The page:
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Neuroscience letters

Synaptic formation in subsets of glutamatergic terminals in the mouse hippocampal formation is affected by a deficiency in the neural cell recognition molecule NB-3.


PMID 20176085

Abstract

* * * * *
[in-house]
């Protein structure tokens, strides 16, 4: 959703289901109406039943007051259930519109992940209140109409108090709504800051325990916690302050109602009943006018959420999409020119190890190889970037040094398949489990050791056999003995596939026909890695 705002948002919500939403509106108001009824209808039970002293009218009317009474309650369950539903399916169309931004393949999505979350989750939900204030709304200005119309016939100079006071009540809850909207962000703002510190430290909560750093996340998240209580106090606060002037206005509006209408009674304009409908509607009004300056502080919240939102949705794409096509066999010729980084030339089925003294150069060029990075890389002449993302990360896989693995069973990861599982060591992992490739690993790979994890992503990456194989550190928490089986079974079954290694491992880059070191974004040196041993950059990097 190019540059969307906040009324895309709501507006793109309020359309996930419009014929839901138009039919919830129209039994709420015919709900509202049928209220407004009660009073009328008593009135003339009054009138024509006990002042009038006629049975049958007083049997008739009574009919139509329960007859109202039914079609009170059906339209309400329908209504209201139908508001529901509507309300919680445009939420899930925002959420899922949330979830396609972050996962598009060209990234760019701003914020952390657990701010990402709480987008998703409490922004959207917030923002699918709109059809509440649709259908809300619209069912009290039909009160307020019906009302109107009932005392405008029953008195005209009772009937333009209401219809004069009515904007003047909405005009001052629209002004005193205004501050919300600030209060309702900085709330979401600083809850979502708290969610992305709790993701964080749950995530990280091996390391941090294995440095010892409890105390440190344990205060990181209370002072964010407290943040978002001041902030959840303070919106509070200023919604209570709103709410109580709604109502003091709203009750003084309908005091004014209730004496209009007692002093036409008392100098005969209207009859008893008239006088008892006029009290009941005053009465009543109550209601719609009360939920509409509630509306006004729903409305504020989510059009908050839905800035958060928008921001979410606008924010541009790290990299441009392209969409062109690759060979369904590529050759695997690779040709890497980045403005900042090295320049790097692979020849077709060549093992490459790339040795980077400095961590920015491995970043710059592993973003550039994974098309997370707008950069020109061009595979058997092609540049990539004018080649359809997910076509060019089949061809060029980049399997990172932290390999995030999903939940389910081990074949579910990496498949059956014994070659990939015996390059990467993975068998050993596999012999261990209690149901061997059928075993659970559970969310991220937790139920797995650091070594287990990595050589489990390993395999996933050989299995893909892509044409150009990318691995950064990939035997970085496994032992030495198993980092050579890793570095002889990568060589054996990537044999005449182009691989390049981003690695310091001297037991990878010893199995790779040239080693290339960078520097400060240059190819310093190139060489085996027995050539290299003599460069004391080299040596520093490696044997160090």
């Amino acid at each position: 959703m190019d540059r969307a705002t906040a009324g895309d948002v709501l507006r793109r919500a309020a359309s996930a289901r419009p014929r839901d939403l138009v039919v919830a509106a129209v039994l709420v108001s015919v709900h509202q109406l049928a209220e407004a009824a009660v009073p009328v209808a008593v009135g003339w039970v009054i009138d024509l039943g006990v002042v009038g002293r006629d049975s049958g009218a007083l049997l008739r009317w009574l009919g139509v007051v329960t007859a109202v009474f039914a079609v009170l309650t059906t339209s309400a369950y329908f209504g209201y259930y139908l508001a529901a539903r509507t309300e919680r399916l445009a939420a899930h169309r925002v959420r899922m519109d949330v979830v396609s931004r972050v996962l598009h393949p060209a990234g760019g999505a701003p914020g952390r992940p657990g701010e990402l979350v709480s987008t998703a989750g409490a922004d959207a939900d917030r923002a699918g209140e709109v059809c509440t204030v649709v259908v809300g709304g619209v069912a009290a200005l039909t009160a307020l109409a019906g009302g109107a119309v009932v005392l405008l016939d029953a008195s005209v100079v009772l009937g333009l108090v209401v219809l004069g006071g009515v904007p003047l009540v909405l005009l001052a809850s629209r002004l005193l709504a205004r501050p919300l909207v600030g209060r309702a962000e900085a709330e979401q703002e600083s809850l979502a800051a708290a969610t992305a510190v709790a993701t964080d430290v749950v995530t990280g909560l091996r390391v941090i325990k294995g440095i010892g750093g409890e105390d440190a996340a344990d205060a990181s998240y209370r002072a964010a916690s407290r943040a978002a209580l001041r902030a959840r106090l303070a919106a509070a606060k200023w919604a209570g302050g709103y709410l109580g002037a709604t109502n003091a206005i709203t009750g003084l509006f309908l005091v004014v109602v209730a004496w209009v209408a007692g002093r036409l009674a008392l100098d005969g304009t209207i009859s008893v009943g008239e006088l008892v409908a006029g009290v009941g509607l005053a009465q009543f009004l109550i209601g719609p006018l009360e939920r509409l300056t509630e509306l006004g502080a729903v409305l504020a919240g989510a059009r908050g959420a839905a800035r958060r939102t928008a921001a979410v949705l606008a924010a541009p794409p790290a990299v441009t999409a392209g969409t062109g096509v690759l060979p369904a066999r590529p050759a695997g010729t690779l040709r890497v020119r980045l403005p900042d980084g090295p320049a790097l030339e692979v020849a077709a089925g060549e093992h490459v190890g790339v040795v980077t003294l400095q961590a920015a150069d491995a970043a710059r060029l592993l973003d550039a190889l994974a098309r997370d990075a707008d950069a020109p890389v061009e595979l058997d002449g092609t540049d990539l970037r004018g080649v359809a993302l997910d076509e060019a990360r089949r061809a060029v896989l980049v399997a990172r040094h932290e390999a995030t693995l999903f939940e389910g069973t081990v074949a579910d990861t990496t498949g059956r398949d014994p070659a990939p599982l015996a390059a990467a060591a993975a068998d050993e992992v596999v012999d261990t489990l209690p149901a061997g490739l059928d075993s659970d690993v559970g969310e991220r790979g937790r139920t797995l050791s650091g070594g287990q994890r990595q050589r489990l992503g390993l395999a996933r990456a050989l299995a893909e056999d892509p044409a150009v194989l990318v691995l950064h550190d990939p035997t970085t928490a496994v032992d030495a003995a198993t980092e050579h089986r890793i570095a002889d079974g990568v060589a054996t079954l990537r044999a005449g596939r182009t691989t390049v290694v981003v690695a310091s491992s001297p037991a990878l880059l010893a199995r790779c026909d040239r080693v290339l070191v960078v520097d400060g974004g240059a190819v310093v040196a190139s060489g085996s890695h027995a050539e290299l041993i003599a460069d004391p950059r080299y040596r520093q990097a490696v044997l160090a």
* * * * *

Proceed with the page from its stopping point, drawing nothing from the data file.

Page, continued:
The neural cell recognition molecule NB-3, which is also referred to as contactin-6, is a member of the contactin subgroup molecules that are expressed prominently in the developing nervous system after birth. In mice, an NB-3 deficiency impairs motor coordination and reduces the synaptic density between parallel fibers and Purkinje cells in the cerebellum. Here, we studied the role of NB-3 in the formation of glutamatergic synapses in the hippocampal formation. At postnatal day 5, NB-3 immunoreactivity was detected in the subiculum, the stratum lacunosum-moleculare of the CA1 region and the hilus of the dentate gyrus. NB-3 expression in the strata radiatum and oriens was weak, and it was very weak in the granule cell layer of the dentate gyrus, the pyramidal cell layer of regions CA3 to CA1 and the stratum lucidum. NB-3-positive puncta partially overlapped with vesicular glutamate transporter 1 (VGLUT1) and 2 (VGLUT2), excitatory presynaptic markers, but not with vesicular GABA transporter (VGAT), an inhibitory presynaptic marker. The density of VGLUT1 and VGLUT2 puncta in the regions where NB-3 was strongly expressed in wild-type mice was reduced by approximately 20-30% in NB-3 knockout mice relative to wild-type mice, whereas that of VGAT puncta was not affected by NB-3 deficiency. Thus, NB-3 has key roles in the formation of glutamatergic, but not GABAergic, synapses during postnatal development of the hippocampal formation as well as the cerebellum.